Olympia Ladystyle

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Drive south from Seattle on Interstate 5, through the outer suburbs and Tacoma and a steady stream of Burger Kings, and you'll know you've nearly hit Olympia when you see exit signs for Sleater-Kinney Road. Here three women once paid their dues lugging amps and guitars to a storage space where they practiced. It was the mid-'90s, when talent scouts still scoured Seattle for the next Nirvana, handing out record deals to young men in flannel with evocative band names (remember Candlebox?). Corin Tucker and Carrie Brownstein, Sleater-Kinney's singer-guitarists, lacked the commercial ambition to come up with a moniker that didn't glare at them from the highway. "Our friends gave us a lot of flak," says Brownstein, "naming all the other roads in Olympia that we could have used." David Geffen's ear was not glued to the wall of their cube.

Five albums later, Sleater-Kinney (Sleater rhymes with crater) is out of storage. Village Voice critic Robert Christgau declares that "they could no more make a bad album than the Rolling Stones in 1967." Journalists routinely describe them as the world's greatest rock-'n'-roll band, a tag once reserved for the Stones. Big record labels have vainly courted them for years. Their new album, All Hands on the Bad One, contains some of the best songs of their career. For all the band's exposure on MTV's 120 Minutes and MTV2, Brownstein is in even heavier rotation as a guitarist in William Shatner's backup band in the http://Priceline.com ads--can one imagine higher honors? And aside from the rain, it's hard to imagine a town less like London circa 1967 than Olympia.

Hard, for example, to imagine Mick Jagger and Marianne Faithfull putting on this week's Ladyfest, Olympia's six-day festival of female bands, artists and speakers, open to both sexes. Workshops range from guitar lessons to basic auto mechanics, "girls only." Besides Sleater-Kinney, other nationally known Olympia acts performing include Bangs (a blissful marriage of the Go-Gos and the Ramones), the Need, and the Gossip. The bands from out of town are also formidable (Cat Power, the Rondelles, Bratmobile), but it's no coincidence that it's happening here.

Olympia's rock scene used to be Seattle's unpopular sister, sequestered in a state capital of 40,000 with a Norman Rockwellish downtown specializing in hiking gear and Italian sodas, and a local college, Evergreen, that is one of America's most left-wing and unconventional fonts of higher learning. While Seattle's bands headbanged on MTV in the alternative-rock heyday of the early '90s, Olympia was locked in her bedroom reading postmodern gender theory and writing songs on her eight-track for college-radio cognoscenti. Now that Seattle's grunge empire has been sacked and burned on the charts by Kid Rock and his rap-metal hordes, Olympia's homework is starting to pay off.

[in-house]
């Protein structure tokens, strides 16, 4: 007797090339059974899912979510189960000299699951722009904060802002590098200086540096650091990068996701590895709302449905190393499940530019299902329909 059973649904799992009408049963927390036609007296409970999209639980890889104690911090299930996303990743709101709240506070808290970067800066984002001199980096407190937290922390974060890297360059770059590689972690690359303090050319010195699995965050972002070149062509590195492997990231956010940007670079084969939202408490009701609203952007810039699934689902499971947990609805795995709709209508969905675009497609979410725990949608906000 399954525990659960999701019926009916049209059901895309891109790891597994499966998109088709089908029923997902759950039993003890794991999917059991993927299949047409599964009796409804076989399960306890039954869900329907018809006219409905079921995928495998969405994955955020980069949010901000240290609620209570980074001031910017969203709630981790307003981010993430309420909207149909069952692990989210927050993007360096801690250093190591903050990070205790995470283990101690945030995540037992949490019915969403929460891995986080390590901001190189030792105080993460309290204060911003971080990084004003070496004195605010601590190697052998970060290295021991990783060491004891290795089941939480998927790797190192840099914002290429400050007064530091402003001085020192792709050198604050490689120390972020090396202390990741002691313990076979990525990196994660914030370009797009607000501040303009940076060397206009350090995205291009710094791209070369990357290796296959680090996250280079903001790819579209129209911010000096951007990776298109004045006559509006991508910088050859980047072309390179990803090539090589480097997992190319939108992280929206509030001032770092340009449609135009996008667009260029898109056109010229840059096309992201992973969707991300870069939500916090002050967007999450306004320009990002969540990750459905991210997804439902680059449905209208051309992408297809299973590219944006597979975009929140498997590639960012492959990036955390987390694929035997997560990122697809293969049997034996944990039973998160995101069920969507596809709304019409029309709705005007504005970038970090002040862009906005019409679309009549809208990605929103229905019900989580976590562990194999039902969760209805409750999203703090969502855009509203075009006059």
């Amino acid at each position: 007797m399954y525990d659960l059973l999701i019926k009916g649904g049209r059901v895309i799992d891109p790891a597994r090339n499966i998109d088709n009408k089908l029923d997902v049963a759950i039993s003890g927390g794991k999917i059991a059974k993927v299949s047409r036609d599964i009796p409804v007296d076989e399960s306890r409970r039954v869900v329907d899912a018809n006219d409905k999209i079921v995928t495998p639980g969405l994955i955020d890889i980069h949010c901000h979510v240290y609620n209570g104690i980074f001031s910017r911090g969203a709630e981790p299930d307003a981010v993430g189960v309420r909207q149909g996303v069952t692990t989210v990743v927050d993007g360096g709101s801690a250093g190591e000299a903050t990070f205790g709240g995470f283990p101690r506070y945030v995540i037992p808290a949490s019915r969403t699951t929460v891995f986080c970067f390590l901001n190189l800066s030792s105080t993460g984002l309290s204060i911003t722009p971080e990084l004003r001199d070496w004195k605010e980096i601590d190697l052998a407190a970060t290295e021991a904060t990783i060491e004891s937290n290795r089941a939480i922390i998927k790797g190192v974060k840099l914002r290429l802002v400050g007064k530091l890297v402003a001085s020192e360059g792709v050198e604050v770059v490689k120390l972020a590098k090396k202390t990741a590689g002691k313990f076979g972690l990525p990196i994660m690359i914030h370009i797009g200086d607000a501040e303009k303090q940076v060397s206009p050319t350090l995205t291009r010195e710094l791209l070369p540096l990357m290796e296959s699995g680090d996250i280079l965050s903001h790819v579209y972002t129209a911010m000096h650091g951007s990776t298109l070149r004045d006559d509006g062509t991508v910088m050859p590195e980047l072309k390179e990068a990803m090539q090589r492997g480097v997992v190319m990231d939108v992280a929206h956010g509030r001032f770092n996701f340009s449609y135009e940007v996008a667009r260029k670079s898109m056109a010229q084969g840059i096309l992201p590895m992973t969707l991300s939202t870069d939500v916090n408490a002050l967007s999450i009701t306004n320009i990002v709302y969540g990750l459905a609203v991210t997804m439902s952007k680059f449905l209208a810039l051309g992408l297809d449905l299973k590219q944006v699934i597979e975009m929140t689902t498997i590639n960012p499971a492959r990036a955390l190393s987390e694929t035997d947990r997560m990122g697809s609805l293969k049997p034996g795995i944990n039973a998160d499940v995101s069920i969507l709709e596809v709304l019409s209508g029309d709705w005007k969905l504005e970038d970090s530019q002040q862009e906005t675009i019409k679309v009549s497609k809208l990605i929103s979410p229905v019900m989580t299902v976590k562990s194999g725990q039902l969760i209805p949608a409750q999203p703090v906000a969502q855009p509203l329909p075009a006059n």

In the early '80s, Calvin Johnson, a native Olympian and recent Evergreen grad, didn't follow his musical friends to Seattle. "I was like, 'What? Are you going to be able to wash dishes better there?'" he says. "You can do what you're doing just as well here, and you won't have to spend as much time washing dishes to survive." With help from fellow Evergreener Pat Maley, he launched a catalog through which he sold cassettes of bands he liked, most of which he had recorded himself. He dubbed the outfit K Records. "I was always taken by the concept of regional labels with regional sounds, like Stax," says Johnson, who over the past 15 years has built a reputation for touting local music.

Kill Rock Stars, another Olympia record label, founded in 1991 by Slim Moon (who still owns it), shared K's penchant for signing local talent and took in Sleater-Kinney in 1996. Sleater-Kinney's records are now its bread and butter. By making uncompromising but accessible postpunk, Sleater-Kinney has become Kill Rock Stars' resident rock-star band.

Listen, and it's easy to see why. Sleater-Kinney's contribution to pop has been to invent and perfect a new formula: lyrics worthy of discussion in a Women in Modern Media seminar, '60s girl-group-style vocals backed by two harmonizing guitar riffs, drums--and no bass. It would be hard to find a Sleater-Kinney cover band to play at your wedding reception. Brownstein and Tucker can belt on key and play lead guitar at the same time, and drummer Janet Weiss doesn't need a bass player to stay on beat. It's a style indebted to Olympia riot-grrrl bands like Bikini Kill and to bands from out of town that recorded on Olympia record labels, like Portland's Tiger Trap and Vancouver's Mecca Normal.

Olympians acknowledge how deeply they influence one another. As Maggie Vail of Bangs puts it, "We're very incestuous here." In the town's tight-knit scene, collaboration is the rule. "Someone comes up with the seed of an idea," says Mirah Yom Tov Zeitlyn, whose second album, You Think It's Like This but Really It's Like This, was released on K in June, "and the rest of us are poised for action."

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